Shinseki’s Other Shoe Drops

The findings of the newly released inspector general’s report are pretty grim:

Some 1,700 veterans waiting for an appointment at Veteran Affairs clinics across Phoenix, Ariz. were nowhere to be found in the system’s official wait list, federal investigators reported on Wednesday. Investigators for the Veteran Affairs Office of Inspector General said they had found initial evidence of “inappropriate scheduling practices” in the Phoenix Health Care System, which had led to “significant delays in access to care.”

Although data reported by Phoenix authorities suggested a statistical sample of 226 veterans waited an average of 24 days for their first primary care appointment, the review found that those 226 veterans actually waited on average 115 days to receive a primary care appointment. Only 16 percent got an appointment in 14 days or less, according to the interim report.

Shinseki’s days appear to be numbered:

Increased calls for political action came swiftly in the report’s wake and focused on VA Secretary Shinseki.

“I haven’t said this before, but I think it’s time for Gen. Shinseki to move on,” Sen. John McCain said in an appearence on CNN Wednesday. Rep. Jeff Miller, chairman of the House Veterans’ Affairs Committee, responded to the report with a statement that said Shinseki should “resign immediately.” … In addition to Miller, four other lawmakers also called on Shinseki to resign after the report was released, adding to the more than 50 members of Congress who have called for him to step down since the scandal broke last month. At least two new Democratic senators joined the chorus Wednesday, suggesting that more members of the president’s party are turning against his appointee in the wake of the OIG’s findings.

But Mataconis points out that removing Shinseki won’t solve the VA’s problems:

In the end, of course, the problems at the Department go far deeper than Eric Shinseki. In many cases, they predate him and to a large degree they involve the actions or failures to act of people under him over which he does not have direct supervisory control. Getting rid of the Secretary of Veterans Affairs isn’t going to solve the problems at the VA unless it is also accompanied by the removal of the people further down the chain responsible for these decisions. There also needs to be examination of the bizarre incentive structure that led to the creation of secret waiting lists that made it appears as though hospitals were doing a better job of addressing veteran’s health needs than they actually were. And, a reassessment of the idea that the VA should be the source of all the health care that veterans receive. … In other words, what’s needed is a transformation of the VA from the bottom up, not just the removal of the guy at the top.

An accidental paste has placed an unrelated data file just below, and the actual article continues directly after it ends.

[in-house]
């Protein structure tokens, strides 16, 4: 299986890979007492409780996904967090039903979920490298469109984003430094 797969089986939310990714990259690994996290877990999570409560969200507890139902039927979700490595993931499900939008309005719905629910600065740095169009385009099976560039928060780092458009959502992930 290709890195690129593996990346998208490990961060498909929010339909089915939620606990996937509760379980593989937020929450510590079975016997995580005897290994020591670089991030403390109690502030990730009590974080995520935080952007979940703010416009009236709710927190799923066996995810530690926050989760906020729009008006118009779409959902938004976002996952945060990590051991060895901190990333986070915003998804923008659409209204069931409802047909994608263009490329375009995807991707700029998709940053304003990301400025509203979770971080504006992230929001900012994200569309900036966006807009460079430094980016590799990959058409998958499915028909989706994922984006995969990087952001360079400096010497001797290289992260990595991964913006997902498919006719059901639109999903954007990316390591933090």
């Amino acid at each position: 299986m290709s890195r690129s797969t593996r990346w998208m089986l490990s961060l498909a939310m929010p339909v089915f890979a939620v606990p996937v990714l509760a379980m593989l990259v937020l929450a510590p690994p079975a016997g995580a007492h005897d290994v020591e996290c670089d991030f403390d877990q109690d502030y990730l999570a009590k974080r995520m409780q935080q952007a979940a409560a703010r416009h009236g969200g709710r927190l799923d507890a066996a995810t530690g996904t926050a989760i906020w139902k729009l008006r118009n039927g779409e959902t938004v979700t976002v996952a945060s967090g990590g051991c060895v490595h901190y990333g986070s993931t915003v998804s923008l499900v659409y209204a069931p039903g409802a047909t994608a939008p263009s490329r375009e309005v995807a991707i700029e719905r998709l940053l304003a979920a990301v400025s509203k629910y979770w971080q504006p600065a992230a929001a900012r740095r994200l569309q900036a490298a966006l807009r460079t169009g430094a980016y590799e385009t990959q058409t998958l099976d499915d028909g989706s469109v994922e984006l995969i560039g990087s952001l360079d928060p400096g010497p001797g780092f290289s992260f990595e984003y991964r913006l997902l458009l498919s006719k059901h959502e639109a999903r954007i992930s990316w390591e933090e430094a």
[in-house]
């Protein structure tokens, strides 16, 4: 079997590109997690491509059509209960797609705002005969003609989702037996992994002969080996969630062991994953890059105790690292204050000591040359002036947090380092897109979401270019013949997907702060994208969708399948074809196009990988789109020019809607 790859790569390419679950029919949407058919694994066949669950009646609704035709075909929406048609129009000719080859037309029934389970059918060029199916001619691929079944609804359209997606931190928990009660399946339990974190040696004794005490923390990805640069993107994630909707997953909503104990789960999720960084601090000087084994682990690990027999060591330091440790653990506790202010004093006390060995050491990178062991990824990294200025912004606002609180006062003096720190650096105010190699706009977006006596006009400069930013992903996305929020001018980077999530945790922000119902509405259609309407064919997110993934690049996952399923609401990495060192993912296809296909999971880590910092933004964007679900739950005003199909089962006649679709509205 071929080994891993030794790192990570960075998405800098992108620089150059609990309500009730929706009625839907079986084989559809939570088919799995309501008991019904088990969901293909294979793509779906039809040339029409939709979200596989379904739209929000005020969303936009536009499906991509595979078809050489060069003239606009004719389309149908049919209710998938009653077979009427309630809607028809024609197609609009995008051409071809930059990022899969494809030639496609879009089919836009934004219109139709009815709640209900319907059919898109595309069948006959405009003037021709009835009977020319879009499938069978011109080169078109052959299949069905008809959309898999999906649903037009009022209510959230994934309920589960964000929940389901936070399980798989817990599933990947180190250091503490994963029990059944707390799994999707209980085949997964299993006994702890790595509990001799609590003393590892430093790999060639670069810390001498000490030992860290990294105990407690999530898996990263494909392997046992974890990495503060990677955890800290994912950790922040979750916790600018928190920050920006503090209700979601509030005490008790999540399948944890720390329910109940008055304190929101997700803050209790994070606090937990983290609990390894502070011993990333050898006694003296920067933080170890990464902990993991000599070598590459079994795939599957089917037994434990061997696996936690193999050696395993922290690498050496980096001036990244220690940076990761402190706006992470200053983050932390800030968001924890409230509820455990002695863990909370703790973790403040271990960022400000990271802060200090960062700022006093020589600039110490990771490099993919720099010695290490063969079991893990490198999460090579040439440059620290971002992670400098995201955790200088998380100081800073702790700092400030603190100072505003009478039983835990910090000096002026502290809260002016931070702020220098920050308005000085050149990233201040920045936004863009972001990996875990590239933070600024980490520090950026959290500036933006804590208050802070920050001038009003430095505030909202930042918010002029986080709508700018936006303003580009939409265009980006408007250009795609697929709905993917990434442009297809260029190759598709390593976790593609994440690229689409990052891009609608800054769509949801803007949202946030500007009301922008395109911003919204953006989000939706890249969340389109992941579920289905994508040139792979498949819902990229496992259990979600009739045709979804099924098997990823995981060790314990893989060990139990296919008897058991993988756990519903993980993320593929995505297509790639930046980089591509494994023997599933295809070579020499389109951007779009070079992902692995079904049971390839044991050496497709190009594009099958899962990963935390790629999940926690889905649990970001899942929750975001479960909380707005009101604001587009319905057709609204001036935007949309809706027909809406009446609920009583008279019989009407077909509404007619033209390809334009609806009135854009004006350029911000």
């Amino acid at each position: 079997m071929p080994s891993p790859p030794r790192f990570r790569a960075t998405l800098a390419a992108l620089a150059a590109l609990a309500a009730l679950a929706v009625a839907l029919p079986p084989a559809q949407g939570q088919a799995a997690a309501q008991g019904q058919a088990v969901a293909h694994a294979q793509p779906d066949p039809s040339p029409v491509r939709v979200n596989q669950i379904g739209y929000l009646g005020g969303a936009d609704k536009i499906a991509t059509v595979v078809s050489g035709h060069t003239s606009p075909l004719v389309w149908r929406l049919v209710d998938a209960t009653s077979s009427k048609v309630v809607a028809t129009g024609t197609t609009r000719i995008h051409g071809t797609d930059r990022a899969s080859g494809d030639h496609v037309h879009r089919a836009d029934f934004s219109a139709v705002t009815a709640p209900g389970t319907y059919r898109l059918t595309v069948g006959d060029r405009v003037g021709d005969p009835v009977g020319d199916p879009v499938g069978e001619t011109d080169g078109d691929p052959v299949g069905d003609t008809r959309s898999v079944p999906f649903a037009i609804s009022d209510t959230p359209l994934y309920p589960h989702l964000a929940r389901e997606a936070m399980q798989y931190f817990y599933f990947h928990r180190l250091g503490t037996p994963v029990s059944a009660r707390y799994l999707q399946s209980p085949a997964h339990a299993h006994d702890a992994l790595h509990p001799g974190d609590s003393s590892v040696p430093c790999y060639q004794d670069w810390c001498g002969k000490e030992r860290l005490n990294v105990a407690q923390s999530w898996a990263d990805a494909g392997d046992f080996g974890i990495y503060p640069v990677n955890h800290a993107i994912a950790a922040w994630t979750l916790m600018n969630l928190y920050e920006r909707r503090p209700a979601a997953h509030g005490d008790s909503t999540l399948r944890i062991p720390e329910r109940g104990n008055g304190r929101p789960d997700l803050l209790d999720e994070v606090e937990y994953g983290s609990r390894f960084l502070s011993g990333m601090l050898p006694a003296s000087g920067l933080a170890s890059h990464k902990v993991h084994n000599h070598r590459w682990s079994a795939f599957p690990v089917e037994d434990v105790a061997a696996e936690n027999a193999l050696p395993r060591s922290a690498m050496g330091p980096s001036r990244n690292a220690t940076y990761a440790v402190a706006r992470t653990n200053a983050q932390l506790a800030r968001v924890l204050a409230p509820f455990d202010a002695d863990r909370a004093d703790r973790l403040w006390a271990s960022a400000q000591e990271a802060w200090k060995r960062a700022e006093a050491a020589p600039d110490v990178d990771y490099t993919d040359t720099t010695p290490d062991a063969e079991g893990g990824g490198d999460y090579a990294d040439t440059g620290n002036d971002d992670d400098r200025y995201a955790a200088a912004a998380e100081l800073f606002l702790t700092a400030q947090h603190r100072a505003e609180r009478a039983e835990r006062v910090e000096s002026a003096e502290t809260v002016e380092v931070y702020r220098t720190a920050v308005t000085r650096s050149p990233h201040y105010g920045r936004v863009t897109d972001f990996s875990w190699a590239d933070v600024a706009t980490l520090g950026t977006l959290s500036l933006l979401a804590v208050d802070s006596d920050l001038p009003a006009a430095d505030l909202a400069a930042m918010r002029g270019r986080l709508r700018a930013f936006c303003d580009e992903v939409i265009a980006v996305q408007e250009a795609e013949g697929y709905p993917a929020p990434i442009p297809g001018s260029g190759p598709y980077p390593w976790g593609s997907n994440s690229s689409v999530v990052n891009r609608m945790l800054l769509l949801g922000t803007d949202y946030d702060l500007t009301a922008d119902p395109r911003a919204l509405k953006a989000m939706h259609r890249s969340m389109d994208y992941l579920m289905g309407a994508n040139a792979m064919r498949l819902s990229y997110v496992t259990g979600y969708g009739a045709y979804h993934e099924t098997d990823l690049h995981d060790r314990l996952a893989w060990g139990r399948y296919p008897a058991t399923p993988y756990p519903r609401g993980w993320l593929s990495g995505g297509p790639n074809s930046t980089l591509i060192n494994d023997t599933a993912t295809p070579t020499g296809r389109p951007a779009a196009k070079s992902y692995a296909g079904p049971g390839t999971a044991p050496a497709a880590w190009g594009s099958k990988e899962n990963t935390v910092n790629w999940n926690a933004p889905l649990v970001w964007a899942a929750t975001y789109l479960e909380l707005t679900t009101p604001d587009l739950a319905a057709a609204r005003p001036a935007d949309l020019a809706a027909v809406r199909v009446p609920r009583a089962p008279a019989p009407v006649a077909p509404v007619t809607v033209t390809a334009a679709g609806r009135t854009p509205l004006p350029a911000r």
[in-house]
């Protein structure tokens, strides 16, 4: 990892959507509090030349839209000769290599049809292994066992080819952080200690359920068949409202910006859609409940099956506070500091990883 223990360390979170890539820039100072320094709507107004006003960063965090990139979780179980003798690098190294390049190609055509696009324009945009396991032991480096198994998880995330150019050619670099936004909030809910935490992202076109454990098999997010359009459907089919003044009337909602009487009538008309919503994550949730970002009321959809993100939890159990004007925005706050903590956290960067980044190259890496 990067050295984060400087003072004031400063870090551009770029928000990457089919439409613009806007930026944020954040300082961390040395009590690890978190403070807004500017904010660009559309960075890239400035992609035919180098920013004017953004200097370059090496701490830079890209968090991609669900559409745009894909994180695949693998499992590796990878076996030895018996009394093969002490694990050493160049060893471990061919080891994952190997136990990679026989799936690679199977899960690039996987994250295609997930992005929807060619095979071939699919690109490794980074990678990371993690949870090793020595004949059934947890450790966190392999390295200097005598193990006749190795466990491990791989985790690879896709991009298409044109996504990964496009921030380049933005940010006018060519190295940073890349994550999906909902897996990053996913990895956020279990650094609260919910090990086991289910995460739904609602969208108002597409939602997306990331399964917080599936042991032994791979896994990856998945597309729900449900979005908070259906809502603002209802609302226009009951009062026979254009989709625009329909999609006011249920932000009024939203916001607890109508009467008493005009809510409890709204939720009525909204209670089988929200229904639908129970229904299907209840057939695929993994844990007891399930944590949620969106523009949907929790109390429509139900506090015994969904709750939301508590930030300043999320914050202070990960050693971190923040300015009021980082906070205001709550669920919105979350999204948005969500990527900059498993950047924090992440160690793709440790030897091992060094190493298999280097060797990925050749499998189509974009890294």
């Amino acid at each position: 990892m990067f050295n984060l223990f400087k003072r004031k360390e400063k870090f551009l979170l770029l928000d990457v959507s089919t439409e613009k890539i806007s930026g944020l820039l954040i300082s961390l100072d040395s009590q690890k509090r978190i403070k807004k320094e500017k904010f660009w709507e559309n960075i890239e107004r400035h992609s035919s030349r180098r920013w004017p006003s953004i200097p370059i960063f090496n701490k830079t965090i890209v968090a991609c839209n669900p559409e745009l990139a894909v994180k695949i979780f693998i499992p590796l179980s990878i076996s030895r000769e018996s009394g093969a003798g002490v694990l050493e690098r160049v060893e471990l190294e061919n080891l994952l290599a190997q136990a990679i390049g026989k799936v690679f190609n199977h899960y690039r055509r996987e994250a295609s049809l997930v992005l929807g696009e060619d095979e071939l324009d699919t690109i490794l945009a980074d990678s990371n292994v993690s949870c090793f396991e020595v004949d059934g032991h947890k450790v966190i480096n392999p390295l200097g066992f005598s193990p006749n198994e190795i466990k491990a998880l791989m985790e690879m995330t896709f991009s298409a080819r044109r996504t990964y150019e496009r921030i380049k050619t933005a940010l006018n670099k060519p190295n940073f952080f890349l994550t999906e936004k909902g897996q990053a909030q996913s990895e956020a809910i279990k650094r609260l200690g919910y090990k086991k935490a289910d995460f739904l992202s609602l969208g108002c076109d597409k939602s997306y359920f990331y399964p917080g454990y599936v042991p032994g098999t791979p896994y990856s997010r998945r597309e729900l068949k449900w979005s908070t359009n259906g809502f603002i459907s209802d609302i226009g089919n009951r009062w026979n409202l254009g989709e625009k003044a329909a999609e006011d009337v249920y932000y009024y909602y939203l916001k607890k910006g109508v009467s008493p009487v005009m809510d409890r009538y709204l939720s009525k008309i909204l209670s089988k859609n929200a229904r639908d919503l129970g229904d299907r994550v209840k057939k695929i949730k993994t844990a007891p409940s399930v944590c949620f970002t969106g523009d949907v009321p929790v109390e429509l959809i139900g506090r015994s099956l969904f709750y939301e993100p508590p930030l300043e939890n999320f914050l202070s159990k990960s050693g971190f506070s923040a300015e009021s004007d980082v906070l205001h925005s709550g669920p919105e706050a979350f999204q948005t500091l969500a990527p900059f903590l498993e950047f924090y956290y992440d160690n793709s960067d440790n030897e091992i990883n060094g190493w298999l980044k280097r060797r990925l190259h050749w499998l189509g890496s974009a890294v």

Alesh Houdek argues that the real scandal here is in how long it took for anyone to blow the whistle:

Improvements in oversight and auditing are surely part of the solution here, but there’s a much more fundamental change that needs to happen: Regular line-level employees who see wrongdoing on the part of their coworkers, or are asked to engage in wrongdoing by their supervisors, need to be able to do something about it without threat of retaliation. Any human endeavor examined closely enough is a disgraceful mess, and most of us know this most directly from our jobs. But we also instantly recognize true malfeasance when we directly encounter it. So, of all the people who were involved or knew about these terrible practices who worked at the VA, why did it take so long for the truth to come out? …

Since the Phoenix revelations, employees from VA offices around the country have gone to the press with reports that similar practices exist at their offices. Had there been a robust and reactive system for internal whistleblowing, this would not have happened.

Update from a reader:

I am an ER nurse at a VA hospital (not in Arizona, thankfully). The comments from politicians on this scandal are just asinine.

Why is nobody asking why it takes over 100 days to get a primary care appointment? I hear these same complaints from people in the ER every day, that they come to the ER because it takes months to see their PCP. It takes that long because the VA is not given the budget to hire enough PCP’s. That’s the real fucking scandal. The politicians sent our troops to war and they are not willing to pay for their care when they come back.

Is the claim really that there is some nefarious plot to keep our Veterans from seeing their providers? Who believes that shit? We just don’t have enough primary care doctors and nurse practitioners to see them. Hire some more PCP’s and the wait times will decrease.

As for privatization, that is a fucking joke. Only about half of veterans actually use the VA for their health care now, because those who receive insurance through their employer usually go to private hospitals. The ones we see on a daily basis in the ER are older, poorer, often homeless, with more illness and co-morbidities. They are a distinct population and their level of care will decline if they don’t have a specialized service like the VA serving them.

You may not believe it, but most of us working at the VA actually believe in our mission. We mean it when we thank a veteran for their service. Rather than fixing the problem, and fixing our budget, they are just trying to shuttle more money to private hospitals and continue their anti-government grandstanding. The Republican party and the weak-kneed contingent of the Democratic party make me sick. The only Senator who seems to actually care about the veterans is Bernie Sanders.

Previous Dish on the VA scandal here, here, here, and here.